Holy Bull, Mike Smith and D. Wayne Lukas garnered the most glamorous prizes yesterday when the 1994 Eclipse Awards were announced.
Maryland racing interests were shut out, with Robert Meyerhoff, the owner of a powerful stable that includes Concern and Looming, finishing second behind John Franks as the nation's top owner.
All winners are selected by three voting groups, the Thoroughbred Racing Associations, National Turf Writers Association and the Daily Racing Form, except the outstanding breeder, who is chosen by a six-person panel.
Holy Bull was named the champion 3-year-old colt or gelding after a dominating year in which he won eight of 10 starts and more than $2 million.
Despite a disappointing 12th-place finish in the Kentucky Derby over an off track, Holy Bull went on to record victories in the Metropolitan Mile Handicap, beating older horses in the process; the Dwyer Stakes; Haskell Invitational; Travers Stakes; and Woodward Stakes.
In the Travers, he defeated Breeders' Cup Classic champion Concern and Preakness-Belmont Stakes winner Tabasco Cat. In the Woodward, he scored by five lengths over Derby winner Go For Gin.
Holy Bull, owned and trained by Jimmy Croll, is expected to make his first start this year in the Olympic Handicap at Gulfstream Park on Jan. 22.
Smith, Holy Bull's jockey, broke his national record with 67 stakes wins. The Eclipse Award was his second straight.
Smith set an all-time earnings record of $15,979,820. His other mounts included Sky Beauty, named champion in the older filly or mare class; Heavenly Prize, the champion 3-year-old filly; and Paradise Creek, the champion male turf horse.
Lukas, the conditioner of both 2-year-old champions, Flanders and Timber Country, tied Hall of Fame trainer Laz Barrera with his fourth Eclipse.
His horses, including Tabasco Cat, amassed a nation's-best $9,247,457 in earnings last year.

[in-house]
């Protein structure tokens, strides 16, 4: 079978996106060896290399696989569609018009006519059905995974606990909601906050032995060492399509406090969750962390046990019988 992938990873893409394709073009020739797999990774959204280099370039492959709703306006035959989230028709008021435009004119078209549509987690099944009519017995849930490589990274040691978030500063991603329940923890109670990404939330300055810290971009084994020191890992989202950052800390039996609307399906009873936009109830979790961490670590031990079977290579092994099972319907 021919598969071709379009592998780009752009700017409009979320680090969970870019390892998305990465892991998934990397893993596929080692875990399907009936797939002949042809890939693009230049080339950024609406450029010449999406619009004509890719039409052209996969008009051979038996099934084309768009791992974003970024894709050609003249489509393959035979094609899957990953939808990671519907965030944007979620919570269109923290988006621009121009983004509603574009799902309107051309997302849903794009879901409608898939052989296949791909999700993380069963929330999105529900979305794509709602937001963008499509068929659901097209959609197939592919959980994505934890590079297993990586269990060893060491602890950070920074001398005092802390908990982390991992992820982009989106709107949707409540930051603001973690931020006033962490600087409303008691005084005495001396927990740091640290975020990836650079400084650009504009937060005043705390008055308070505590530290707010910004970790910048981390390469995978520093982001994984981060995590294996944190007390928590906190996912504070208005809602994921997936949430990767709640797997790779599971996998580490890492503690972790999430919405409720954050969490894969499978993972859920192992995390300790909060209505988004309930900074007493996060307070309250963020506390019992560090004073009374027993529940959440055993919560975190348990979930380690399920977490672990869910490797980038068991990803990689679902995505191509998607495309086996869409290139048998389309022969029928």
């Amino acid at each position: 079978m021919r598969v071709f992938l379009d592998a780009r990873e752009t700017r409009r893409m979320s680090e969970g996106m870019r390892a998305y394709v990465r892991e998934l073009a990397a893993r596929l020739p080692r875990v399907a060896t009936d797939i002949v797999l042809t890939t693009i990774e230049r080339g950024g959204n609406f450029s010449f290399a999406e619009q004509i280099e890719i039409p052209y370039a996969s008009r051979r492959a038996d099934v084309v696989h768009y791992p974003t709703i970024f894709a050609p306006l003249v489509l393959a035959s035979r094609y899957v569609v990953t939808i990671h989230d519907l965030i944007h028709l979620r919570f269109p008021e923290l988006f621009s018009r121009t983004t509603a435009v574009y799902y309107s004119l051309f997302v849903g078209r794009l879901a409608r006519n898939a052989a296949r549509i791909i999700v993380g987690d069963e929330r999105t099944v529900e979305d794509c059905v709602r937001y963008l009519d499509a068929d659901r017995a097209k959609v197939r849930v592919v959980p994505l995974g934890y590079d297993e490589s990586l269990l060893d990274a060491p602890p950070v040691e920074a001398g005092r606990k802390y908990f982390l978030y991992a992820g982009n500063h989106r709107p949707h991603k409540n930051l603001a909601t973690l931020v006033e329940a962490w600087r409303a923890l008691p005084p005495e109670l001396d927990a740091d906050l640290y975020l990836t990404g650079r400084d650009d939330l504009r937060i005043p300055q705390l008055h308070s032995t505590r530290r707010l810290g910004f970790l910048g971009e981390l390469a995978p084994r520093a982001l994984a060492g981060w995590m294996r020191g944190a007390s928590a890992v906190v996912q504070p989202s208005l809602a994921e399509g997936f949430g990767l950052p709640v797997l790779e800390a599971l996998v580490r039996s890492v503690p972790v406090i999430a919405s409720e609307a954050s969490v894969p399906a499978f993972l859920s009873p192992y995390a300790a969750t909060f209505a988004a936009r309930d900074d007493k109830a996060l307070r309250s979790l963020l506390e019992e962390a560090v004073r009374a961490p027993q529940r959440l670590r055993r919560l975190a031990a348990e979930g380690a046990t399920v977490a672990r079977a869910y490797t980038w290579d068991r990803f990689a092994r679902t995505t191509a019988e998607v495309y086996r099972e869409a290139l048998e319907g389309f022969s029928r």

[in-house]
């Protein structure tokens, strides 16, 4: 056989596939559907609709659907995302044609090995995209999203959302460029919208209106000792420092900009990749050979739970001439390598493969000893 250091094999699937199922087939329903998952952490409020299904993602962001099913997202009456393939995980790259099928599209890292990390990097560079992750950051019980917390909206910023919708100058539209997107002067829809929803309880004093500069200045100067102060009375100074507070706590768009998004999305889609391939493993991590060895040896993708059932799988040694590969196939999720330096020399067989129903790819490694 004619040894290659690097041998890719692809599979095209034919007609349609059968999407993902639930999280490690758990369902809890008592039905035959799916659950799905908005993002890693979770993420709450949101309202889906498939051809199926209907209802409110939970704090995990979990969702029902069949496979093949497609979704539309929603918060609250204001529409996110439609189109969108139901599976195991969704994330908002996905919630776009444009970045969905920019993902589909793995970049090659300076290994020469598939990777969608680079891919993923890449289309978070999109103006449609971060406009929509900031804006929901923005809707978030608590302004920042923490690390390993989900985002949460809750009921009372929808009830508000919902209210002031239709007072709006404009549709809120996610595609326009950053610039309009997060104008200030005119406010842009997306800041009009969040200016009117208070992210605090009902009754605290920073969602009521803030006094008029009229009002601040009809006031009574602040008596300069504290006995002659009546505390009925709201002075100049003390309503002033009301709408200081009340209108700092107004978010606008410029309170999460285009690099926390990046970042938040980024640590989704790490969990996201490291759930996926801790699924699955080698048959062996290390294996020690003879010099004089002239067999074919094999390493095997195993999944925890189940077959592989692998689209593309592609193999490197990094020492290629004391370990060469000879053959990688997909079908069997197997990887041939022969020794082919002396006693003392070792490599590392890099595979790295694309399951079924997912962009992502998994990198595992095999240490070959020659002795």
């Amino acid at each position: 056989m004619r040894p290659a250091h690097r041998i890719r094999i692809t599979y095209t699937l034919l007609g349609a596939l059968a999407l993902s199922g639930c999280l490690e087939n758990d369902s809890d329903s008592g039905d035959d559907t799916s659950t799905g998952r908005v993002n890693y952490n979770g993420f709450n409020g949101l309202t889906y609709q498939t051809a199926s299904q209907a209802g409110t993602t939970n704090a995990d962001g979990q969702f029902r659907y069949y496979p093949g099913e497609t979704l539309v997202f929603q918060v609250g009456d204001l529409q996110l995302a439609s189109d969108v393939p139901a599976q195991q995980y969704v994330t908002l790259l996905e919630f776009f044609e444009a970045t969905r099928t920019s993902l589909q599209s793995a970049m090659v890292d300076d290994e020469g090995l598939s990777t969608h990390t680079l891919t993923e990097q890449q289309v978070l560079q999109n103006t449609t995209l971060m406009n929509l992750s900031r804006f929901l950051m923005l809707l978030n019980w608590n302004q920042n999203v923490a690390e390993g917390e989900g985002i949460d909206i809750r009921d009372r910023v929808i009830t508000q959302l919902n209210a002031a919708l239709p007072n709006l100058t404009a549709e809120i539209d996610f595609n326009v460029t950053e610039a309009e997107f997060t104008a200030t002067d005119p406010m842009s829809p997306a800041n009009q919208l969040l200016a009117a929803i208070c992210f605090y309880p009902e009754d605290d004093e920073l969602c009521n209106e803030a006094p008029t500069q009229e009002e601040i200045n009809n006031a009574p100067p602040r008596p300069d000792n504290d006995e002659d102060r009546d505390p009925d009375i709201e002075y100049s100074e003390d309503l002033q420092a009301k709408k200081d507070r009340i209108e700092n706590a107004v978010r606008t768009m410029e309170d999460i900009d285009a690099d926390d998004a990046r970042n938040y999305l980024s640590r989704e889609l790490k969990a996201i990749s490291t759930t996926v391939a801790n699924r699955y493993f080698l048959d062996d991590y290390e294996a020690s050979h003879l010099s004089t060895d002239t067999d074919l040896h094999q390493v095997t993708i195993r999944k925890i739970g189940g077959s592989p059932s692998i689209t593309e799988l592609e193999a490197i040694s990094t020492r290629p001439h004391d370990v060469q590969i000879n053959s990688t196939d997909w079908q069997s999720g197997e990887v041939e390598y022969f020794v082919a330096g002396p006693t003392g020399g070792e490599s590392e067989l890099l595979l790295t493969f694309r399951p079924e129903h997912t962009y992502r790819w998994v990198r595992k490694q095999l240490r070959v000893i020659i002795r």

Meyerhoff was fourth among owners nationally in money won, but lost out in the Eclipse voting to Franks, whose charges won 193 races and earned $4,518.088. The totals include 38 stakes victories, most in the nation. It was Franks' fourth Eclipse Award.
Flanders was a courageous winner in the Breeders' Cup Juvenile Fillies. She finished first in all five of her starts, the last coming on the Breeders' Cup card when she outlasted stablemate Serena's Song by a head despite a career-threatening injury she suffered during the running of the race.
The Maryland connections include Paradise Creek, winner of the Washington D.C. International, and champion sprinter Cherokee Run, winner of the De Francis Dash and later the Breeders' Cup Sprint.
The only split decision came in the champion older male horse category, where The Wicked North edged Colonial Affair.
Holy Bull, Flanders, Paradise Creek and Heavenly Prize, the champion 3-year-old filly, are considered the top contenders for 1994 Horse of the Year, an award that will be presented in Washington on Jan. 27.
Colt Enterprises, owner-operator of Rosecroft Raceway and Delmarva Downs, has retained racing executive James J. Murphy as a consultant charged with bringing about the sale of the two tracks.
Murphy, a former president of the tracks, was responsible for
their sale to Colt in October 1991.
Santa Anita optimistic
A spokesman at Santa Anita Race Course said the track "expects to race" today after being shut down by the flooding that has ravaged much of California.
ECLIPSE AWARD WINNERS
2-year-old colt or gelding: Timber Country
2-year-old filly: Flanders
3-year-old colt or gelding: Holy Bull
3-year-old filly: Heavenly Prize
3-and-up male turf horse: Paradise Creek
3-and-up female turf horse: Hatoof
3-and-up sprinter: Cherokee Run
4-and-up colt, horse or gelding: The Wicked North
4-and-up filly or mare: Sky Beauty
Steeplechase horse: Warm Spell
Outstanding owner: John Franks
Outstanding trainer: D. Wayne Lukas
Outstanding jockey: Mike Smith
Outstanding apprentice: Dale Beckner
Outstanding breeder: William T. Young